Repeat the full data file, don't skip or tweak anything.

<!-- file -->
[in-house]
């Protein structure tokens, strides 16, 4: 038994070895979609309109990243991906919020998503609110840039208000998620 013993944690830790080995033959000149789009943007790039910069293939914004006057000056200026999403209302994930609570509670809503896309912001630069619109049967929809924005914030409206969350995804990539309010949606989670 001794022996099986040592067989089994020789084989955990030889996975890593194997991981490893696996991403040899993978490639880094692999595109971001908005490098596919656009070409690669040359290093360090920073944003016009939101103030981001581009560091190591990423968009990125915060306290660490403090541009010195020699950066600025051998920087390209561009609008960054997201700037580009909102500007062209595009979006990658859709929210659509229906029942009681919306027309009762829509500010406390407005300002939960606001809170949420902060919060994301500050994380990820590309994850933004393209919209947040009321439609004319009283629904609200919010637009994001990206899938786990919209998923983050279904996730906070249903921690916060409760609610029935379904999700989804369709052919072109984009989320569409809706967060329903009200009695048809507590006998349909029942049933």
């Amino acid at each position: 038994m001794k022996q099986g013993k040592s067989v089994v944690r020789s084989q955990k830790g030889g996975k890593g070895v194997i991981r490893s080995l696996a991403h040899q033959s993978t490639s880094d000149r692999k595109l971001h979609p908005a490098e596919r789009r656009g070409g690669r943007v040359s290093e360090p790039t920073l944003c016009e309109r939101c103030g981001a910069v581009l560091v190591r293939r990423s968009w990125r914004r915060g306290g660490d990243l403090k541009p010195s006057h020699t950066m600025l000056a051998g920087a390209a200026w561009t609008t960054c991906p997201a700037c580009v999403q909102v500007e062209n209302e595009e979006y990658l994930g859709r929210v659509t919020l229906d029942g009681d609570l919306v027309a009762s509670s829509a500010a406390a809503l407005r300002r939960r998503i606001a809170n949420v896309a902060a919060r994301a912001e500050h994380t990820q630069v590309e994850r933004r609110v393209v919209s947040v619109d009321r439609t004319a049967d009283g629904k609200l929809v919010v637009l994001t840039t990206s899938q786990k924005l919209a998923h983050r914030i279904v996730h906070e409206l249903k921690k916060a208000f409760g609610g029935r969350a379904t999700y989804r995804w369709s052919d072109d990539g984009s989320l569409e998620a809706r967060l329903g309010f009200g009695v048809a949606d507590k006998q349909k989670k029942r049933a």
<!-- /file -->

[in-house]
């Protein structure tokens, strides 16, 4: 038994070895979609309109990243991906919020998503609110840039208000998620 013993944690830790080995033959000149789009943007790039910069293939914004006057000056200026999403209302994930609570509670809503896309912001630069619109049967929809924005914030409206969350995804990539309010949606989670 001794022996099986040592067989089994020789084989955990030889996975890593194997991981490893696996991403040899993978490639880094692999595109971001908005490098596919656009070409690669040359290093360090920073944003016009939101103030981001581009560091190591990423968009990125915060306290660490403090541009010195020699950066600025051998920087390209561009609008960054997201700037580009909102500007062209595009979006990658859709929210659509229906029942009681919306027309009762829509500010406390407005300002939960606001809170949420902060919060994301500050994380990820590309994850933004393209919209947040009321439609004319009283629904609200919010637009994001990206899938786990919209998923983050279904996730906070249903921690916060409760609610029935379904999700989804369709052919072109984009989320569409809706967060329903009200009695048809507590006998349909029942049933």
């Amino acid at each position: 038994m001794k022996q099986g013993k040592s067989v089994v944690r020789s084989q955990k830790g030889g996975k890593g070895v194997i991981r490893s080995l696996a991403h040899q033959s993978t490639s880094d000149r692999k595109l971001h979609p908005a490098e596919r789009r656009g070409g690669r943007v040359s290093e360090p790039t920073l944003c016009e309109r939101c103030g981001a910069v581009l560091v190591r293939r990423s968009w990125r914004r915060g306290g660490d990243l403090k541009p010195s006057h020699t950066m600025l000056a051998g920087a390209a200026w561009t609008t960054c991906p997201a700037c580009v999403q909102v500007e062209n209302e595009e979006y990658l994930g859709r929210v659509t919020l229906d029942g009681d609570l919306v027309a009762s509670s829509a500010a406390a809503l407005r300002r939960r998503i606001a809170n949420v896309a902060a919060r994301a912001e500050h994380t990820q630069v590309e994850r933004r609110v393209v919209s947040v619109d009321r439609t004319a049967d009283g629904k609200l929809v919010v637009l994001t840039t990206s899938q786990k924005l919209a998923h983050r914030i279904v996730h906070e409206l249903k921690k916060a208000f409760g609610g029935r969350a379904t999700y989804r995804w369709s052919d072109d990539g984009s989320l569409e998620a809706r967060l329903g309010f009200g009695v048809a949606d507590k006998q349909k989670k029942r049933a």